A few days back Lucas Carlson, founder of AppFog and CIO of Century Link, wrote a great blog post on the topic at hand: how to build a 2-container application with Docker. This article can be found here.
In this blog post, I’m going to show you how to launch a 2-container application using Docker and Tutum. For this example, we’re going to be using the combination of a WordPress container plus a MySQL container, but this exact same procedure can be used to link just about any combination of 2 or more containers.
Step 1 – Start with a MySQL container
WordPress needs a DB to run, we could have both the DB and the APP within a single Docker container, but that would both defeat the purpose of this tutorial, as well as make it much much harder to scale in the future.
And below the Dockerfile:
FROM ubuntu:quantal MAINTAINER Fernando Mayo # Install packages RUN apt-get update RUN apt-get -y upgrade RUN ! DEBIAN_FRONTEND=noninteractive apt-get -y install supervisor mysql-server pwgen # Add image configuration and scripts ADD https://raw.github.com/tutumcloud/tutum-docker-mysql/master/start.sh /start.sh ADD https://raw.github.com/tutumcloud/tutum-docker-mysql/master/run.sh /run.sh ADD https://raw.github.com/tutumcloud/tutum-docker-mysql/master/supervisord-mysqld.conf /etc/supervisor/conf.d/supervisord-mysqld.conf ADD https://raw.github.com/tutumcloud/tutum-docker-mysql/master/my.cnf /etc/mysql/conf.d/my.cnf ADD https://raw.github.com/tutumcloud/tutum-docker-mysql/master/create_mysql_admin_user.sh /create_mysql_admin_user.sh ADD https://raw.github.com/tutumcloud/tutum-docker-mysql/master/import_sql.sh /import_sql.sh RUN chmod 755 /*.sh EXPOSE 3306 CMD ["/run.sh"]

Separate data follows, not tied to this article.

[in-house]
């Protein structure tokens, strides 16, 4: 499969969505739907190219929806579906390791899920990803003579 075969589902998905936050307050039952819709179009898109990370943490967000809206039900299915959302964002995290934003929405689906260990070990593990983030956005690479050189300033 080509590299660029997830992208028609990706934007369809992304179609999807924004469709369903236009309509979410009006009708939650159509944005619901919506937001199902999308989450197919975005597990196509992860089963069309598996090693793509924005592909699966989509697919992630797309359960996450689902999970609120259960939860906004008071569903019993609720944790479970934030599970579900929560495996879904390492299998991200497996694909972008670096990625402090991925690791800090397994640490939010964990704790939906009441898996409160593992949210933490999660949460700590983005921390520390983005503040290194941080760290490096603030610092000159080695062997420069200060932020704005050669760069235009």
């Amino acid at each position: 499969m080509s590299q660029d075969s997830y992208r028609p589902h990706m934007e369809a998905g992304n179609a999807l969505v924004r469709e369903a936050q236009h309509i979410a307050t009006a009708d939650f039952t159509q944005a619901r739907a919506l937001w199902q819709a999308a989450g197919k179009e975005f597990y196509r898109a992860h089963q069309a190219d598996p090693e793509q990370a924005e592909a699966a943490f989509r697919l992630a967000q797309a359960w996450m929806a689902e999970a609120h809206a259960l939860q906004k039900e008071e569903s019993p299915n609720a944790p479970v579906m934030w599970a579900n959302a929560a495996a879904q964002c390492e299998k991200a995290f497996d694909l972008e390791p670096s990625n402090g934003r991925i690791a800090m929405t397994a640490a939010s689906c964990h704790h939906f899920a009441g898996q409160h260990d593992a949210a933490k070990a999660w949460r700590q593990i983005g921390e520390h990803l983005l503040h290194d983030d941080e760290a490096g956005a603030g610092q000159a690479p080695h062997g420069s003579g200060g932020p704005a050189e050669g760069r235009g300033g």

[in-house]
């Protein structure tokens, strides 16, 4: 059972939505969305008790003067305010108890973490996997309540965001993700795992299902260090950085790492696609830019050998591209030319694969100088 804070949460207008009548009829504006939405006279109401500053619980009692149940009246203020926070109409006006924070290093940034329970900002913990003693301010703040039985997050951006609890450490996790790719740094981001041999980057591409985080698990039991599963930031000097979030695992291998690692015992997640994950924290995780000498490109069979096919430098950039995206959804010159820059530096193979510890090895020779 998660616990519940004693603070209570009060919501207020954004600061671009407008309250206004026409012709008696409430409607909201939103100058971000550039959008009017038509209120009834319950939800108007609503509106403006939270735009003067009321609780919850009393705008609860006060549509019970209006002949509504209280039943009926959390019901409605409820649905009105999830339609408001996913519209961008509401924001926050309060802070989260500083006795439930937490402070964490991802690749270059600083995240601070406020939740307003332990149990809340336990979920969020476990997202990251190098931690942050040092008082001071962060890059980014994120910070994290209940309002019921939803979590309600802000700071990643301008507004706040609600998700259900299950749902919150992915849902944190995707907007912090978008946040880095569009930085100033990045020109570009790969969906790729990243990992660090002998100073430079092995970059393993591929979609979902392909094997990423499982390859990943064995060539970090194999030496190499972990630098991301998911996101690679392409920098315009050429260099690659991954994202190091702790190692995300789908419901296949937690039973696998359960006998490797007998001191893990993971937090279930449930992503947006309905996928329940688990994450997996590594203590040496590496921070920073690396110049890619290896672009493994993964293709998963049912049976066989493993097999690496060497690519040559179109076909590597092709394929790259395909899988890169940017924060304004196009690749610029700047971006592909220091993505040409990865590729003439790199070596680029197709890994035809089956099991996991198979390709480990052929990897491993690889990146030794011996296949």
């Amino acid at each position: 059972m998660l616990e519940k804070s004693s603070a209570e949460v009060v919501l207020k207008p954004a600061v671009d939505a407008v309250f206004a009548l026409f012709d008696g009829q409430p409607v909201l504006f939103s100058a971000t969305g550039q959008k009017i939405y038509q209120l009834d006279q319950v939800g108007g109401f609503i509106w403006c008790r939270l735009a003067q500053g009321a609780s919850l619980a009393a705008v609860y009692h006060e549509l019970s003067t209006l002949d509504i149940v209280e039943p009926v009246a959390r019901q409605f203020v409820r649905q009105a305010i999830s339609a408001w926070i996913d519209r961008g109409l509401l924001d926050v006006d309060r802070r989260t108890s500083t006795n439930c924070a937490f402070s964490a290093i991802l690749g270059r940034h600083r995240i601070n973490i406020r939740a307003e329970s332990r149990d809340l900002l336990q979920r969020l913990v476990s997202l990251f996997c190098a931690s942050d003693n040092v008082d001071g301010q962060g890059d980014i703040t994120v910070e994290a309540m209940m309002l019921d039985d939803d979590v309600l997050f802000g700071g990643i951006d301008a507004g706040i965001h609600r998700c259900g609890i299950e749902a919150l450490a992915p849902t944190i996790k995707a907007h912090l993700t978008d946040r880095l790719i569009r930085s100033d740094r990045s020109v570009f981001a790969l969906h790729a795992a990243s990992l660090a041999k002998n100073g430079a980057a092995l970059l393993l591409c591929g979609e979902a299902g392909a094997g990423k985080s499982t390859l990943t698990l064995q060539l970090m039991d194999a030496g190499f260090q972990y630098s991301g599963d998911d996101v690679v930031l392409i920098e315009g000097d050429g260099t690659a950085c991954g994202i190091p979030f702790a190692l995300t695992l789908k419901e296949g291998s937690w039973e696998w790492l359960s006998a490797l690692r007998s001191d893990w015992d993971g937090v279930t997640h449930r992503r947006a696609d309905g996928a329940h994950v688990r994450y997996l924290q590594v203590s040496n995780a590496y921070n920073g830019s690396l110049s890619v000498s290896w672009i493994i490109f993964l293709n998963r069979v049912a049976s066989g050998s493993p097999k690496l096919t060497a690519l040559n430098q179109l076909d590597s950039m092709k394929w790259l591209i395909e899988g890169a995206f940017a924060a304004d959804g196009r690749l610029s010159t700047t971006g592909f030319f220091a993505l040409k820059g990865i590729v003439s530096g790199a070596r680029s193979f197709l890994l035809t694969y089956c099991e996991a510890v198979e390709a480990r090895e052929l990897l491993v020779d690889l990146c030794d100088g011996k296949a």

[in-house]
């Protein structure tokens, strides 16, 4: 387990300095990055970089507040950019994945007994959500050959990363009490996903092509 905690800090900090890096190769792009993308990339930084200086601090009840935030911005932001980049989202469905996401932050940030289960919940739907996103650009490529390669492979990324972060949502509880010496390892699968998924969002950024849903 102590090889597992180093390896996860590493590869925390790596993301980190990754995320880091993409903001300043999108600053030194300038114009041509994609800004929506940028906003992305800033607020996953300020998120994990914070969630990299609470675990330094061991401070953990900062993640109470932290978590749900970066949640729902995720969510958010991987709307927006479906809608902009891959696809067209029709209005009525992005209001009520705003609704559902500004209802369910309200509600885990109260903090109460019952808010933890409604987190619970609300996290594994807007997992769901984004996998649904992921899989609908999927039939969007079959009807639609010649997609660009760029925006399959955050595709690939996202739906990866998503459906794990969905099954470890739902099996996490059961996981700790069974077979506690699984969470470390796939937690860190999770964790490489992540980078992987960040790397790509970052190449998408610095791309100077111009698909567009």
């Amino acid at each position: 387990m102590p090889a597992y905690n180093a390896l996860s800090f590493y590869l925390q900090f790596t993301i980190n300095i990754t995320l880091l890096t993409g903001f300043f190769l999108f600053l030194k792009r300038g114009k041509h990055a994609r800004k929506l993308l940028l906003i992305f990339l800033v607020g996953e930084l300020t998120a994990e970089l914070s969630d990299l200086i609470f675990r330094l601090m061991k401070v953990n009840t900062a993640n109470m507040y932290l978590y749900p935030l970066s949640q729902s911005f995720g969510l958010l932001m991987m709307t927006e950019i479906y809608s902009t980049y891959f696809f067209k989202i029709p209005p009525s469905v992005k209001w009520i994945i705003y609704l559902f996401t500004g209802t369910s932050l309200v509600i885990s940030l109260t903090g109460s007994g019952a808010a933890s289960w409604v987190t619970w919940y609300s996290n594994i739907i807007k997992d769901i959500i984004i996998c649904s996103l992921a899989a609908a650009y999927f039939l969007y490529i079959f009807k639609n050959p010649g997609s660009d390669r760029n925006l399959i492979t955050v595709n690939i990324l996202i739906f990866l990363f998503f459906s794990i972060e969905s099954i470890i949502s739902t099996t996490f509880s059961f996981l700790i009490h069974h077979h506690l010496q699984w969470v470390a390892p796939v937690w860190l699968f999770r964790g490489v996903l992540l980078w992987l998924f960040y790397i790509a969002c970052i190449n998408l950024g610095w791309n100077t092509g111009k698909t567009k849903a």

This MySQL image is available as part of Tutum’s Official Images, meaning we’re just a few clicks away from deploying it.